UBI founder Tor Ny and Assar Bäckman’s paths crossed for the very first time in the early 1980s, when Assar, who trained as a laboratory assistant with a focus on microbiology, was conducting an internship in hospital hygiene in Umeå. Assar arrived at Norrland University Hospital to find the manager was away. Being clinically oriented he was instead paired with Professor Tor Ny, whose office was located in Umeå University’s virology department. Assar jumped at the chance to help Tor and Thomas Edlund (Betagenon’s founder) with some of their projects and never looked back.
Assar was involved in numerous microbiological projects during the 80s and 90s. He then worked at Symbicom and later Astra before joining “Idrottsmedicin” at the turn of the millennium. When Tor Ny started UBI as an ERDF project in 2003, Assar and Thord Johansson became UBI’s go-to people in the lab.
“Tor told us over lunch that he was going to start a company and wondered how many Astra employees were left in Umeå. Thord and I became involved with Omnio and Tor started UBI in 2003. We provided laboratory resources for projects and performed various experiments. In some projects, such as Tanomed, I was the only employee at the laboratory level. I have also, in various stages, carried out work in what became Hiloprobe”, says Assar.
Indispensable for Omnio and UBI
Throughout his 20-year association with UBI, he has been employed by the university, Omnio AB and UBI itself. It is, however, at the incubator where he became virtually indispensable – not just for Omnio but for other cases and companies in the building.
“It is difficult to say how many projects I have been involved with or distinguish whether I have been involved as an Omnio or UBI employee – but there have been quite a few!”, he explains.
It is not easy to sum up 42 years of work, but Assar recalls a year spent in the USA in 1987-88 with Michael Bagdasarian, professor at the unit for applied cell and molecular biology at Umeå University, as a particular highlight. Professor Bagdasarian took almost his entire research group with him when he left Umeå for the USA. Professor Bagdasarian worked a lot with Broad-host-range vectors and published a paper in which Assar Bäckman was one of the authors. The paper “A series of wide-host-range low-copy-number vectors that allow direct screening of recombinants” is still cited in publications from all over the world.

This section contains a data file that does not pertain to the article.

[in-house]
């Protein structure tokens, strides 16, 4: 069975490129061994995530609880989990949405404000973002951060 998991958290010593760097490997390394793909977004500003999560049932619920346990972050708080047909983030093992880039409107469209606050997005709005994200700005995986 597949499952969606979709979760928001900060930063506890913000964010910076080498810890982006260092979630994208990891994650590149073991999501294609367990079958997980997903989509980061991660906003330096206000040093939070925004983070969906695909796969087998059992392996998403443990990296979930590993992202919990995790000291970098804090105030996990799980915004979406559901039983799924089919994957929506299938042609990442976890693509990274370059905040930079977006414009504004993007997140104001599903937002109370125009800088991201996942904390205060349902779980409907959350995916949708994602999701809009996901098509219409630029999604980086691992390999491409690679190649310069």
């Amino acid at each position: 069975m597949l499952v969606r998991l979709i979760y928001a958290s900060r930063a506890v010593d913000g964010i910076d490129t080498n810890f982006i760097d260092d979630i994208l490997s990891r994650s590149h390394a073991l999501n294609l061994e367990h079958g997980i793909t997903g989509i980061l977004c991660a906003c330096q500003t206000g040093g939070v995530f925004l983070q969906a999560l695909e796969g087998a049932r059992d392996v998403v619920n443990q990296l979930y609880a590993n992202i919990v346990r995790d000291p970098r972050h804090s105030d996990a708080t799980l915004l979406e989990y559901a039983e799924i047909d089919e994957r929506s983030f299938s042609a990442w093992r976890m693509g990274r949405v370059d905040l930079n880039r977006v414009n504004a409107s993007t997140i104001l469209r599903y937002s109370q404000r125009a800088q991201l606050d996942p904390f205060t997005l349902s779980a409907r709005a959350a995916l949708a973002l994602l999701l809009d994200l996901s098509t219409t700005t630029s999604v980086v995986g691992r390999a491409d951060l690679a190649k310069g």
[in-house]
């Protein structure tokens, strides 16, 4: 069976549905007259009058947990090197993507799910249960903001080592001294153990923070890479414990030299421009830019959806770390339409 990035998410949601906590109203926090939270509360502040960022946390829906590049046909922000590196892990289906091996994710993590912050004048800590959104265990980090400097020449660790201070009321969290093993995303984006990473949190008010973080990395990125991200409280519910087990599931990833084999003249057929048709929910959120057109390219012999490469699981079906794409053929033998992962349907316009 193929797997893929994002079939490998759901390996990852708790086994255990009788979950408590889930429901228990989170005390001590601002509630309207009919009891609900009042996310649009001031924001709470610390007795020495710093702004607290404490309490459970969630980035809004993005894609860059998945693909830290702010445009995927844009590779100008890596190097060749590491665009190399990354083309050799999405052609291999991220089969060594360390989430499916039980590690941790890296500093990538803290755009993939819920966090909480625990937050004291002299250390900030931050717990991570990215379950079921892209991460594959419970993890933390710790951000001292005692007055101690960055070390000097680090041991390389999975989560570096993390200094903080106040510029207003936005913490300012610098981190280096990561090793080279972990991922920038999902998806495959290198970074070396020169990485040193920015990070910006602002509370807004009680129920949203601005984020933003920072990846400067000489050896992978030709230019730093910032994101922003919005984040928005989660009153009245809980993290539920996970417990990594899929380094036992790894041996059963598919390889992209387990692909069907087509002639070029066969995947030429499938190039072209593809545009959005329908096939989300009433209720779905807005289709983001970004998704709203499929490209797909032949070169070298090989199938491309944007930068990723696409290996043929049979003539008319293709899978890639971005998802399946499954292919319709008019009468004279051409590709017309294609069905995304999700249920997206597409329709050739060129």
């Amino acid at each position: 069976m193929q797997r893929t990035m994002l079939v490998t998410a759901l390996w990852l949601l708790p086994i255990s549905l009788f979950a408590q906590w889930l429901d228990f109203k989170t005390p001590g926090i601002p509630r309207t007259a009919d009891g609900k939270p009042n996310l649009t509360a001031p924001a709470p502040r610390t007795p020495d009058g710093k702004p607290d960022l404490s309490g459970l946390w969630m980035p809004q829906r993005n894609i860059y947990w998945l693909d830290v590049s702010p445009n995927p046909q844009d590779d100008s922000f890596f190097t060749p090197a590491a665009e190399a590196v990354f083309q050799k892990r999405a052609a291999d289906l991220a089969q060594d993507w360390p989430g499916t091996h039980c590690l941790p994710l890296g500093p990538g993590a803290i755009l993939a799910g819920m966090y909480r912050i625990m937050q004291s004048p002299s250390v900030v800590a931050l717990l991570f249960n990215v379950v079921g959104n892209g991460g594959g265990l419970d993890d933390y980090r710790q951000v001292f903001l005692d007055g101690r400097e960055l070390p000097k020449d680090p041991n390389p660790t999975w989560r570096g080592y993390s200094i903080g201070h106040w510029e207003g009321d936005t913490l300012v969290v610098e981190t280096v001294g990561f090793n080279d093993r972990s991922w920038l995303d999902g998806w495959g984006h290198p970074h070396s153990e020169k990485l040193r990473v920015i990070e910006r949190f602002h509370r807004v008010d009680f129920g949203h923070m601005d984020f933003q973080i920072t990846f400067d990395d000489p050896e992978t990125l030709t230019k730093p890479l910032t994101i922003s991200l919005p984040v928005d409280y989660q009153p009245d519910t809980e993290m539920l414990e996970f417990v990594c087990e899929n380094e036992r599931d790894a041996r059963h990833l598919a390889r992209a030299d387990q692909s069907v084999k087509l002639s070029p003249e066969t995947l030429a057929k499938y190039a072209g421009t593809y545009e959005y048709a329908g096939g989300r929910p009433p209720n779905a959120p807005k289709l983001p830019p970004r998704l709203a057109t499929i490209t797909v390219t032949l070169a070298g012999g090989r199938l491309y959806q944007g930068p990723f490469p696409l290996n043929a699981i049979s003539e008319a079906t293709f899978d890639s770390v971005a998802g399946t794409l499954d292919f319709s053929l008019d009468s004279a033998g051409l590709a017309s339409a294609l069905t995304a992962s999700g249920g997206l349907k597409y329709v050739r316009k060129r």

What are some of your other career highlights?
“One was when we cloned human tissue plasminogen activator (tPA) back in 1982. The next real highlight was when we were working with Symbicom and managed to isolate and clone what is today called Kallikrein 7 (KLK7), then known as SSCE, Stratum Corneum Chymotrytic Enzyme. Then much later on we were involved with some projects at Lipum which were rewarding, but maybe that’s due to the fact that I got a little worked up in the autumn of my career! In any case, it was great fun when we managed to produce an animal model that behaved the way we wanted it to”.
What has working at Umeå Biotech Incubator been like?
“Working at UBI has meant an enormous amount of variety and has been incredibly educational. The experience has been worth its weight in gold because I notice that I have solutions that go way back to the 80s – even if it might be totally outdated to do it that way today. It’s like having worked on an old B16 in a Volvo PV. You get to understand basic mechanics and can come up with makeshift solutions when they are called for”, says Assar, and continues:
“I have also built up a network that means I knew who to ask if I run into something unexpected, and I have been able to do things as part of a professional community that has been fantastic. We had a great team at ‘Mikro’ and ‘Enheten’ throughout the 80s and 90s where, for example, we had our own team called the ‘Mikro e liten’ that took part in Vindelälvsloppet (a 350 km relay race in northern Sweden) for ten years.
Time to hang up the lab coat
Now, however, it is time for Assar Bäckman to close his academic books and hang up his lab coat for good. His desk at Tvistevägen 48 has been cleared and this afternoon a farewell party awaits at Umeå Biotech Incubator. The Jämtland-born Hörnefors resident is looking forward to his well-earned retirement.
“It feels good, I’m ready for it. My new hobby of photographing birds and being more in nature, I will build on” Assar concludes.